BMW’s Dark History In the Second World War

Although it has been 70 years since WWII ended, the memories are raw for many. Some people and – in this case – some companies and groups still have regrets about their place in history. The BMW car company is one of them.

Founded in Munich in 1916, Bayerische Motoren Werke AG is celebrating its centennial anniversary. The celebration has not stopped the company from owning up to the darker moments of its history. The company expressed its “profound regret for the enormous suffering” it caused by using Nazi slave labor during WWII.

The owner at the time was Gunther Quandt. Quandt and his son, Herbert, were friendly with Adolf Hitler and not afraid to use political connections to take advantage of the Holocaust and businesses seized by the government to manufacture weapons, artillery, ammunition and U-boat batteries. The company retained some 50,000 forced laborers and concentration camp prisoners during the war. These forced laborers were forcibly taken from German-occupied territories or were prisoners of wars.

The forces laborers, from nearly every European country, were often treated as little more than slaves. They were not properly paid and worked in dangerous conditions. They were also physically abused and there were high death rates among these prisoners. The company at this time was working with the Nazis in exploiting these slave laborers and causing untold misery.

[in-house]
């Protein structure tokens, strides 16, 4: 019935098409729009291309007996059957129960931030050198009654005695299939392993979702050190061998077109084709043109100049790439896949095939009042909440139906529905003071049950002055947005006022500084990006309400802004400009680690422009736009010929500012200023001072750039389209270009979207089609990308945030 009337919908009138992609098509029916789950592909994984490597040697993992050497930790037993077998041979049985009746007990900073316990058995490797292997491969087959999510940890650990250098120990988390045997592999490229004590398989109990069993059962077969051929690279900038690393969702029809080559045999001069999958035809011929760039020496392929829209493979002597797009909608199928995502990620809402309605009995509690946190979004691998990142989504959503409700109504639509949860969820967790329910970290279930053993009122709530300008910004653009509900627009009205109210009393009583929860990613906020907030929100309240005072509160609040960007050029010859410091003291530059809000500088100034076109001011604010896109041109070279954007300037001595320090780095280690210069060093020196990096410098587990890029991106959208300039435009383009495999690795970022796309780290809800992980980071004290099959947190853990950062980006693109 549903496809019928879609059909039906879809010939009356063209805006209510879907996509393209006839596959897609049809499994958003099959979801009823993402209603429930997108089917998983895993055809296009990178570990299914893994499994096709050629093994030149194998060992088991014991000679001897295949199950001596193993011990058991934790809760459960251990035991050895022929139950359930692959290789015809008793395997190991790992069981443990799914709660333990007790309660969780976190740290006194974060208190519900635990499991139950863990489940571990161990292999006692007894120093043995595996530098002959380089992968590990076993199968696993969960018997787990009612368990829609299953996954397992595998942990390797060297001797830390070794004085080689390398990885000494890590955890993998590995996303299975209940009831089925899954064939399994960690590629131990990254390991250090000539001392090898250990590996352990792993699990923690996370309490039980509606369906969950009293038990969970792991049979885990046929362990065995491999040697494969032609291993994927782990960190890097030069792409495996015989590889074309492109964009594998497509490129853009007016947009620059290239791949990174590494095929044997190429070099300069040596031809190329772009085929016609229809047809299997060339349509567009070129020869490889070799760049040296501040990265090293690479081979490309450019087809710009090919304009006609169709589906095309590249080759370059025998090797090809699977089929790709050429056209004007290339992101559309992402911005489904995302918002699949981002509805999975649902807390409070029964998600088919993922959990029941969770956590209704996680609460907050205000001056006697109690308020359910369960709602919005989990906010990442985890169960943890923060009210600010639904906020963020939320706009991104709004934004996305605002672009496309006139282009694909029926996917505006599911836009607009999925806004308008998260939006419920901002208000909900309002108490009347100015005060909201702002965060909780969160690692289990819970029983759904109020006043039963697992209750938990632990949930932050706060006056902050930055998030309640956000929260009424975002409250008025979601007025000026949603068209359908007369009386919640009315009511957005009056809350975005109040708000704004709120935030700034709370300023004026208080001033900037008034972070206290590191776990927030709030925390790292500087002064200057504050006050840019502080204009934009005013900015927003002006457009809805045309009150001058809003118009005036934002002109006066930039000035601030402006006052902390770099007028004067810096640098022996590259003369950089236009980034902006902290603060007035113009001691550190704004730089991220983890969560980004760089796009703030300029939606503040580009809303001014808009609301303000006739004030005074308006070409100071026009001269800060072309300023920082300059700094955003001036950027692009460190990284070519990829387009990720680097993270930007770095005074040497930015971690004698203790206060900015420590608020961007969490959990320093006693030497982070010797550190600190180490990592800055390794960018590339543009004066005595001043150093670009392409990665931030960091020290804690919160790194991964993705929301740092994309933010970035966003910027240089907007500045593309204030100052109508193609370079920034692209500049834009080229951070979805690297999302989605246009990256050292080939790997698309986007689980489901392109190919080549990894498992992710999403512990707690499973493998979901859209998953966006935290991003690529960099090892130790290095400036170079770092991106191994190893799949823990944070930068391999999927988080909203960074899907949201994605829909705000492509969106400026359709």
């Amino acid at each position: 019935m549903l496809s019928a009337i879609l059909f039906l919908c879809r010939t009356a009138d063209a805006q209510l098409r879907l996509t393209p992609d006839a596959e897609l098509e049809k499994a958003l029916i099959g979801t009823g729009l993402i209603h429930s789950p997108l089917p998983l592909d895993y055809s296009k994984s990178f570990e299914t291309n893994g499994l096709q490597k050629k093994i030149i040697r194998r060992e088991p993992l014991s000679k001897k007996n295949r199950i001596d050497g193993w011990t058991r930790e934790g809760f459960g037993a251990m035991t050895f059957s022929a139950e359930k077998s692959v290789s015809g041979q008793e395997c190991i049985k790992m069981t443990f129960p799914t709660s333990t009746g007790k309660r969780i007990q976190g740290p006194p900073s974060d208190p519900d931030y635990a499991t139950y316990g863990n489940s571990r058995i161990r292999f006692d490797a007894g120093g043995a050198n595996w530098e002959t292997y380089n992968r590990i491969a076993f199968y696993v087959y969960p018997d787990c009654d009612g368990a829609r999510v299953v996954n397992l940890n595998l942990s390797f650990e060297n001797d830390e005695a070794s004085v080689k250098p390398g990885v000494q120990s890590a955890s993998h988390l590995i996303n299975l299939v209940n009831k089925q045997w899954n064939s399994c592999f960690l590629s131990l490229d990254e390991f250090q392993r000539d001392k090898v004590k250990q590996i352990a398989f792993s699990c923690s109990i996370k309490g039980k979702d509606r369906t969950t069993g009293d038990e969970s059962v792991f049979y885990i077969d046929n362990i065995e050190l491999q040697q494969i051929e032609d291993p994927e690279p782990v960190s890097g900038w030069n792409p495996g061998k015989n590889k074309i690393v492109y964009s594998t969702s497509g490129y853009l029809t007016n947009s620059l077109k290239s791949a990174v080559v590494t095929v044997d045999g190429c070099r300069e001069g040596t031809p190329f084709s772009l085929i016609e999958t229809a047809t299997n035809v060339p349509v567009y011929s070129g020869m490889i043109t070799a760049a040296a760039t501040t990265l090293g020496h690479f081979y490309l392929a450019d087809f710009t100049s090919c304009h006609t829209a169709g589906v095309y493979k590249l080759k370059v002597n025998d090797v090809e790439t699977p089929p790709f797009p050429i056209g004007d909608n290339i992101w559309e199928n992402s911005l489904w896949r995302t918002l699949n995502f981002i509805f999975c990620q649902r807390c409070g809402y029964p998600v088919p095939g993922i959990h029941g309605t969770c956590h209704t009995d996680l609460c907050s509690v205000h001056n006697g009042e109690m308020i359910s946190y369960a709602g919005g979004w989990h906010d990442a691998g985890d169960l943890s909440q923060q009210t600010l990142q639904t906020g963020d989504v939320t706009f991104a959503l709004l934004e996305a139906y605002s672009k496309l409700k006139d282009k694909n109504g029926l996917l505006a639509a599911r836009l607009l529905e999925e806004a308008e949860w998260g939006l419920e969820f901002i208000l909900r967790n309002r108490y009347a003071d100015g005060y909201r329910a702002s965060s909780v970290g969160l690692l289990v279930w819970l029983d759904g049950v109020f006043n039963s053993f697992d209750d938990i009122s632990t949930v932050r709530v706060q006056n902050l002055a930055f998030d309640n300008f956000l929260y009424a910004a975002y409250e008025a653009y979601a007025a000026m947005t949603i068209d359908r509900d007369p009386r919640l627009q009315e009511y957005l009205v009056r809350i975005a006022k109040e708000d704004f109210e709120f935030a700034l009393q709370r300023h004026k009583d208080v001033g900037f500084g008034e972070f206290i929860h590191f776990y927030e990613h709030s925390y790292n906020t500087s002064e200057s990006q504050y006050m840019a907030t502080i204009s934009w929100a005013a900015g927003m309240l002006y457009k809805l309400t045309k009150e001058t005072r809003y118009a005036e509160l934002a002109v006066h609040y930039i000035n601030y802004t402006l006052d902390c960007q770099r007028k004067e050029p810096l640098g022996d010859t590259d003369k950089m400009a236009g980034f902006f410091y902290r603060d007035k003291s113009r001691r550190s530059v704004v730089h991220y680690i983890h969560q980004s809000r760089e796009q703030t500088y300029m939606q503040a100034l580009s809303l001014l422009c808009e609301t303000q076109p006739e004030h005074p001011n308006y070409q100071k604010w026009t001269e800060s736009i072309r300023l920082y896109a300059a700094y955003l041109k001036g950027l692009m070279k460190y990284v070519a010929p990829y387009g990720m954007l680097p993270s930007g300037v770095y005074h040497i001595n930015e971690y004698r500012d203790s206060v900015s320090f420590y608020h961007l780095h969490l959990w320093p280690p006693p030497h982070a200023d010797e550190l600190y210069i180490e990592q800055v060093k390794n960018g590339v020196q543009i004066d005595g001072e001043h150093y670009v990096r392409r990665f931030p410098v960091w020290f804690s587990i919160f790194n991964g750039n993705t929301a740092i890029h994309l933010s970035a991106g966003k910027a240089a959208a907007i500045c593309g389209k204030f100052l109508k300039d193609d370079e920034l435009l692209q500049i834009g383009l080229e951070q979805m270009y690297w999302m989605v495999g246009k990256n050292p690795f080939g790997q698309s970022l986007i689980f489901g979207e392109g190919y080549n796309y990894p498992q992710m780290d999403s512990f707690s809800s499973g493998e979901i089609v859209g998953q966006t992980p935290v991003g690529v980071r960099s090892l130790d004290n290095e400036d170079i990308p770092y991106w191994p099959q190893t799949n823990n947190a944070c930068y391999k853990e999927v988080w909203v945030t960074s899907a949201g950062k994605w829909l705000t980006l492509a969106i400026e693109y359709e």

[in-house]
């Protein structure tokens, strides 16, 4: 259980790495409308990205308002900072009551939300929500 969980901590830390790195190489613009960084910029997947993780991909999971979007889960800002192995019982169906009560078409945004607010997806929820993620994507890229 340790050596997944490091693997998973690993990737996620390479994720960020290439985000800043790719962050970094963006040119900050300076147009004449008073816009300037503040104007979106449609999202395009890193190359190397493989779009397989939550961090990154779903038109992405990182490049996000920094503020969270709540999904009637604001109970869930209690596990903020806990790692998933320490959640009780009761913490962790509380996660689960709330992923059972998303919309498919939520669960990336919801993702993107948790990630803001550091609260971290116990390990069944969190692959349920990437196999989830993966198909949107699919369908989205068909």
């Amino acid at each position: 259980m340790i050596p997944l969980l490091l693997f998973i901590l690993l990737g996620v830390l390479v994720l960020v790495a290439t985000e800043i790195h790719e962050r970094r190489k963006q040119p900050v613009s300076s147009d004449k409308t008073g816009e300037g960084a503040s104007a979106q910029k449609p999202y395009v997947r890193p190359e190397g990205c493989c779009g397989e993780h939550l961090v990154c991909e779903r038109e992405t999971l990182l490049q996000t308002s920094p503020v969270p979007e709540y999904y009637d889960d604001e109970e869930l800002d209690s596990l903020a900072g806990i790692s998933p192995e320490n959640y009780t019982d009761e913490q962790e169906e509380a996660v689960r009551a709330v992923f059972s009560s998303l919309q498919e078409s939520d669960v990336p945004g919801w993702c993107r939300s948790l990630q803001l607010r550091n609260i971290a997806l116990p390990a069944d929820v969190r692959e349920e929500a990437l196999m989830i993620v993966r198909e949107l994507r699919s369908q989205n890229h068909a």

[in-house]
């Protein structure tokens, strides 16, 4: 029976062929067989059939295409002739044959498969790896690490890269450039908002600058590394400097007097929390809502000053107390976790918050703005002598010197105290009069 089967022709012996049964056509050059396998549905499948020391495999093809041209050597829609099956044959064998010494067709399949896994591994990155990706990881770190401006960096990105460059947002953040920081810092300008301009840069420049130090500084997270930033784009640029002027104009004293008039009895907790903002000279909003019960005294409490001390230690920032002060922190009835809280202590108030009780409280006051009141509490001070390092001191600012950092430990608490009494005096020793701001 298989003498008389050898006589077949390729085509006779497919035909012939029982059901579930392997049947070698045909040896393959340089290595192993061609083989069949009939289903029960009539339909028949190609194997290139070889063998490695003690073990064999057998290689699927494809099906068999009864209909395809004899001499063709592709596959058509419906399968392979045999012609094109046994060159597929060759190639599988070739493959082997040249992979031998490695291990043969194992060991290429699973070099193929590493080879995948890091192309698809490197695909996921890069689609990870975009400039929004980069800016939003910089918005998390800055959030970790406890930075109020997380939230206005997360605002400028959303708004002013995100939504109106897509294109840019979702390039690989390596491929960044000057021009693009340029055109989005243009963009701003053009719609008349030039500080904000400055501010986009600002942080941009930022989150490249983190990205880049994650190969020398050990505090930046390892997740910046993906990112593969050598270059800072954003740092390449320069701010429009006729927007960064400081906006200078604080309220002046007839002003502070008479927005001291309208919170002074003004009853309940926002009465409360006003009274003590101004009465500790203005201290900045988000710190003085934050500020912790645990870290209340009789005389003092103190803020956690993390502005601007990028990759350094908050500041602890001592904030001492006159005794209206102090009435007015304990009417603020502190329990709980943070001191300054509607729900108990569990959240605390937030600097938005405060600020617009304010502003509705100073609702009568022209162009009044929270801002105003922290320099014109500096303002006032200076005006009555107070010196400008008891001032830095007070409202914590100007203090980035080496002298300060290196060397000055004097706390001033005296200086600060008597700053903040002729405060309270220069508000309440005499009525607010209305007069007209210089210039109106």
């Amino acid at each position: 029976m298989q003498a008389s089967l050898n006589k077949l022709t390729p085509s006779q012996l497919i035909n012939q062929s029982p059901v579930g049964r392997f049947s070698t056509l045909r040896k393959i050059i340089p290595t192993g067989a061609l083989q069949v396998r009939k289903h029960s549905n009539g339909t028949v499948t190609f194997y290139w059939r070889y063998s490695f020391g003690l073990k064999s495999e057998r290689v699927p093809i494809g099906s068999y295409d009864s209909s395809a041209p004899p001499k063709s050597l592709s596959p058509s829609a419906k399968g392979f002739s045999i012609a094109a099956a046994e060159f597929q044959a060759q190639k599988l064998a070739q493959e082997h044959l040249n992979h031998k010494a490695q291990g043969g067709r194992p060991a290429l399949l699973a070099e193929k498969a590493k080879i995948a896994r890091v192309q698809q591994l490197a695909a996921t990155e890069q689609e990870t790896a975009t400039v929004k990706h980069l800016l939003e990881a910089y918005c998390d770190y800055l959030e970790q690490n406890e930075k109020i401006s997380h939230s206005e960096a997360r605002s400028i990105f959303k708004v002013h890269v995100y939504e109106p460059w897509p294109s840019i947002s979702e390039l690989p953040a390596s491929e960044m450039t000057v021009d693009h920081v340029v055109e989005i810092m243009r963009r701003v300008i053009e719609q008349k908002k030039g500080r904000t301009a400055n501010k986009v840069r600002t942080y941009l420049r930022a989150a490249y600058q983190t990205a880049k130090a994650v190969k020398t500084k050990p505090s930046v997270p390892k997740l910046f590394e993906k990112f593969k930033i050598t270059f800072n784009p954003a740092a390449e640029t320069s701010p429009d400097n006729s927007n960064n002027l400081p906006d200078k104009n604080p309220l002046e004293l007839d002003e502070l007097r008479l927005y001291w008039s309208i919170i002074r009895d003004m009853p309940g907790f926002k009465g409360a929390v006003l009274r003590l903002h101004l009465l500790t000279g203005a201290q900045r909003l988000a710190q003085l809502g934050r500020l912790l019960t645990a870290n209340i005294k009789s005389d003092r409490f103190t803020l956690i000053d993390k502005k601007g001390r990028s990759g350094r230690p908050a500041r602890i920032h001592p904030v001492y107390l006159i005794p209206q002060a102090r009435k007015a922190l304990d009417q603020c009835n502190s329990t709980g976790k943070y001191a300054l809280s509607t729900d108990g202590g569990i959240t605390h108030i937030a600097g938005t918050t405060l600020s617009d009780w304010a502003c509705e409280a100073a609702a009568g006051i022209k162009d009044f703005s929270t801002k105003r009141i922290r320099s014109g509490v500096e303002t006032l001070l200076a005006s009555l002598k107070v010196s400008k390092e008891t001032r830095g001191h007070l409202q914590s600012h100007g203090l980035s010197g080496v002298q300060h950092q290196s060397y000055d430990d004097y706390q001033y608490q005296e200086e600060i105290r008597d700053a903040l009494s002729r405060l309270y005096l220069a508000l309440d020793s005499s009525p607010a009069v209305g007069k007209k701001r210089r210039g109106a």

BMW wrote:

“Under the National Socialist regime of the 1930s and 40s, BMW AG operated exclusively as a supplier to the German arms industry.”

They also took the opportunity to remind everyone that they were “the first industrial corporation to initiate a public debate about this chapter of its history with the publication of a book entitled BMW – Eine Deutsche Geschichte (BMW – A German History).” They continue:

“Since the 1990ss, the BMW Group has been actively engaging in efforts to promote openness, respect, and understanding between cultures.”

The German iconic car maker supplied a range of vehicles to the German army. The Nazis used the superior engineering of the BMW company to produce the vehicles that they needed to wage war from the Urals to Morocco. German companies like BMW, helped the Nazi Party to create a highly efficient war machine and embark on a World War.

The company could have even changed the course of the war, with its engine designs. The company designed some of the prototypes of the first jet engines. Eventually, one of the world’s first jet, the Heinkel HE 162, had a BMW engine. Luckily, it came too late in the war to alter its course. This now-respected company certainly has a dark past, but their openness in acknowledging it must be also admired.


Ian Harvey

Ian Harvey is one of the authors writing for WAR HISTORY ONLINE